1963 saw him back with a vengeance though, and a big bundle of sponsorship money as well. It was a good year in terms of racing successes, especially when he became the first man to break the 200 mph barrier on the drag strip. 1964 was equally good, with Garlits taking the National title and even managing a trip to England, along with several other top American drag-racing stars. They delighted the English fans, and laid the groundwork for development in the UK.

The following year was a bad one. Many defeats and a bad accident at a strip in Maryland kept him out of the headlines and there was talk of him being past it. After all, he had already been a front runner for ten years. The critics could not have been more wrong though. The remaining years of the sixties passed, and Garlits was always on or near the top. The early seventies saw him in another serious accident, this time losing part of one foot when a differential on his car exploded. This time it seemed as if he really was finished, but before too long he was back on the strip once more, with the resolve that he would never drive a front-engined car again.

It was not long before he clawed his way back to the top and, in 1974, he staggered everyone at the Super-nationals in California by going straight out to record a time of 5.80 seconds! 1975 saw Big Daddy take no less than three NHRA titles. But the following year he was to achieve the fastest time of all, a sensational 5.63 secs 250.6 mph (NHRA). Garlits won three National Hot Rod Association world championships, the last at age 54. He won a total of 144 national events.

Swamp Rat XXX

On October 20, 1987, his Top Fuel dragster, Swamp Rat XXX, the sport's only successful streamlined car, was enshrined in National Museum of American History, a branch of The Smithsonian museum in Washington, DC. In true Garlits style, during the press conference submission and placement ceremony, the dragster was fired on the Smithsonian "porch." In 1987, Garlits suffered what drag racers call a blowover at a drag racing event in in the state of Washington at an AHRA event. He received several injuries from the resulting crash. Though none were life threatening, he temporarily retired from active driving and became a commentator for NHRA telecasts on TNN and for NBC. He announced for four seasons, from 1988 through the end of 1991.

In December 1991 Garlits came out of retirement to race in the Snowbird Nationals, but his comeback was to be short lived. "Big Daddy" retired again before the end of the 1992 season due to a separated retina, a product of the 4g deceleration produced by a Top Fuel Dragster's braking parachutes. Garlits resumed his career briefly in 1998, and again in 2003. His last qualifying race was in May 2003 at the NHRA POWERade Drag Racing Series, 23rd annual Summit Racing Equipment NHRA Southern Nationals presented by Pontiac in Atlanta, Georgia. At the age of 71 years, 5 months and 19 days he qualified 16th setting a personal best speed in the quarter mile with a time of 4.788 seconds at 319.98 miles per hour.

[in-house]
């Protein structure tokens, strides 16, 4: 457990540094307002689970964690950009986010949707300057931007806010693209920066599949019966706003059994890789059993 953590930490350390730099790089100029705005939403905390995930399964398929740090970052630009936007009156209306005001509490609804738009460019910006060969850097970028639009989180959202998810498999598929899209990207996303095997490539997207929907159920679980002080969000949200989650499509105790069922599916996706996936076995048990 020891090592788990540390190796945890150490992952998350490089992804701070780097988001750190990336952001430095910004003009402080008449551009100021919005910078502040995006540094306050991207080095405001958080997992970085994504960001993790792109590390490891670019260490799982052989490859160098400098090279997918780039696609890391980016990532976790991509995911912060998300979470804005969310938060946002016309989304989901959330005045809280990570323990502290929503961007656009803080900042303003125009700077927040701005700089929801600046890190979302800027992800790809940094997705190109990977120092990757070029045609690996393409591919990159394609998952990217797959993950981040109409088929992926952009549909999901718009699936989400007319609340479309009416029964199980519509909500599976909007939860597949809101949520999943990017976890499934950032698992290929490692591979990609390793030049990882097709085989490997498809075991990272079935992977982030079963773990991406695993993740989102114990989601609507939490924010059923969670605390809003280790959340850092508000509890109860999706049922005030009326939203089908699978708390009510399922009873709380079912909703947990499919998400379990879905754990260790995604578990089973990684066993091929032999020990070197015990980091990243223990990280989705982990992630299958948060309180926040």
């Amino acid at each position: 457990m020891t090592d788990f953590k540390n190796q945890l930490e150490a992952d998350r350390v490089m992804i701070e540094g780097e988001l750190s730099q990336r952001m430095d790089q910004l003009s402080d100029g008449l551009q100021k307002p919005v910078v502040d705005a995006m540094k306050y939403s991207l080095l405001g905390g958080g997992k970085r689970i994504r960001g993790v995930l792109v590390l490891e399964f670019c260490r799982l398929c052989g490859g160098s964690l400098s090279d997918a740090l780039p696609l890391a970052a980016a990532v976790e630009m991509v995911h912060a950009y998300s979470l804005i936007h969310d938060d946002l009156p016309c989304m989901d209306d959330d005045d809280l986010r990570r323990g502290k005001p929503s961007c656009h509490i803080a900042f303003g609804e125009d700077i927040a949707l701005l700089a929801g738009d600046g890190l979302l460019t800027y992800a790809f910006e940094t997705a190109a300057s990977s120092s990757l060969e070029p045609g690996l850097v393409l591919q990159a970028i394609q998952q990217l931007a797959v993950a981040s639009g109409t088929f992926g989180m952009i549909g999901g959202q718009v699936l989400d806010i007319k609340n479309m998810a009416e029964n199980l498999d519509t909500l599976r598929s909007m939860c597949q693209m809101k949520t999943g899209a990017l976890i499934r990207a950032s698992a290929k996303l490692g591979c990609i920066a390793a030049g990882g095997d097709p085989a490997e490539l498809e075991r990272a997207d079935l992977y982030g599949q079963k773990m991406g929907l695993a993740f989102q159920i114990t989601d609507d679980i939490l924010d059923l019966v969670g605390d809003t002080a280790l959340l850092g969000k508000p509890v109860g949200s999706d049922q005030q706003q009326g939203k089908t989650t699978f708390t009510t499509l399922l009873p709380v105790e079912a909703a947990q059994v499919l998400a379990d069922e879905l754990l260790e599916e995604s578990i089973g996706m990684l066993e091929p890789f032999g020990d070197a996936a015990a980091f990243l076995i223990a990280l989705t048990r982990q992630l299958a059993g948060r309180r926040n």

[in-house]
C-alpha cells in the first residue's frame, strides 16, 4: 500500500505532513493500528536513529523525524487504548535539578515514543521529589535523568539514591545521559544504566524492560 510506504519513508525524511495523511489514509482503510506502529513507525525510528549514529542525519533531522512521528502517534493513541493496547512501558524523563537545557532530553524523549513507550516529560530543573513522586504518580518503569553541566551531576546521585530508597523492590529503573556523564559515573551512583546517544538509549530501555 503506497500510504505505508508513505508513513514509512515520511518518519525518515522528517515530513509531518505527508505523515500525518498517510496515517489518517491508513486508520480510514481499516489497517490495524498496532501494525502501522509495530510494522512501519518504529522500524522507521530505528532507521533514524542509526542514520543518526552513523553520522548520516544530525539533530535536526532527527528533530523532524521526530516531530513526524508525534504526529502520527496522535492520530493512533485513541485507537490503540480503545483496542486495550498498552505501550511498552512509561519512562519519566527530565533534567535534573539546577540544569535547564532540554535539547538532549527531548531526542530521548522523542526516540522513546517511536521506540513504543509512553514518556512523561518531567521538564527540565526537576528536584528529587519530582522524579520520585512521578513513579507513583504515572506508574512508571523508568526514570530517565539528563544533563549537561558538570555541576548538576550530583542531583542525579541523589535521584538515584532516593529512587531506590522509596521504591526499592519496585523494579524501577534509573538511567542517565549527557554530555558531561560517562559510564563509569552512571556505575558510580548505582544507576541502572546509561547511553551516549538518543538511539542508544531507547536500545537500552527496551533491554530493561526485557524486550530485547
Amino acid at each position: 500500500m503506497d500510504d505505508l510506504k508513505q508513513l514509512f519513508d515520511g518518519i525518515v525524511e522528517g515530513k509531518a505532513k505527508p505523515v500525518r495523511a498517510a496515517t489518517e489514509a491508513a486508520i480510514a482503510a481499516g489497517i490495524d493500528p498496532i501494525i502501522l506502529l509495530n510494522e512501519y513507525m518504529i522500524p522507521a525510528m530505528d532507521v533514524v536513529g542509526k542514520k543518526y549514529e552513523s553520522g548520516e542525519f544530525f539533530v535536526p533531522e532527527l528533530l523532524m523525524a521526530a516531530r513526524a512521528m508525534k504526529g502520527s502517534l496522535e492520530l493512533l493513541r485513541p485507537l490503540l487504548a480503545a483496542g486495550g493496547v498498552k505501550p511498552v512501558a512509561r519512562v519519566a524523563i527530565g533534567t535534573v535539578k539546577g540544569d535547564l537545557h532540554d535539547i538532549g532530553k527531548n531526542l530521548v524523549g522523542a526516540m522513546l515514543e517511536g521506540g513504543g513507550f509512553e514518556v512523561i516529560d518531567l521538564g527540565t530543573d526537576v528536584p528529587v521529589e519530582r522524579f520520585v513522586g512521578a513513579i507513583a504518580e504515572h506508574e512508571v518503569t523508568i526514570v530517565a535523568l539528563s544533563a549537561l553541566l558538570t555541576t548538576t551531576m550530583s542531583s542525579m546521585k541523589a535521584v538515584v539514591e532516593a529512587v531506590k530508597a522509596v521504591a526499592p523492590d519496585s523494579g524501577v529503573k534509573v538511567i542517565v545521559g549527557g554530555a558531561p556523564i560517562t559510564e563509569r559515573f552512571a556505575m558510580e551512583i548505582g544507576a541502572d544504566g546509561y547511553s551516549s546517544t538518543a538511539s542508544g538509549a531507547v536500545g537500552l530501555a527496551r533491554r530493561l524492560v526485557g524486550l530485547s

Garlits had reached 323.04 earlier in the year at the 2003 Gatornationals. Mr. Garlits lost in first round competition with his Summit Racing-Mono Winged Dragster with a 0.064 reaction time, a personal best 4.737 elapsed time, at 307.44 miles per hour to Brandon Bernstein's (son of racing legend Kenny Berstein,) Budweiser/Lucas Oil Dragster 0.079 reaction time, a 4.615 elapsed time, at 321.42 miles per hour. The difference at the finish line was 107 thousandths of a second. Garlits operates the Don Garlits Museum of Drag Racing on the grounds of his home in Ocala, Florida. He can also be seen from time to time on ESPN and Speed Vision doing commentary at racing events and performance expositions.

Always at the forefront of driver safety, in the wake of Funny Car driver Scott Kalitta's fatal crash, Garlits declared "I am 100-percent in favor of it", regarding NHRA's proposal to trim the race distance for Top Fuel and Funny Car from the traditional quarter-mile to 1,000 feet, also suggesting that he would support a ban on rev limiters and a return to a 70/30 nitromethane to methanol ratio. He has later had second thoughts. In September 2009, Garlits returned to the quarter mile, racing a specially prepared 2009 Dodge Challenger in the stock eliminator class at the U.S. Nationals in Indianapolis, IN.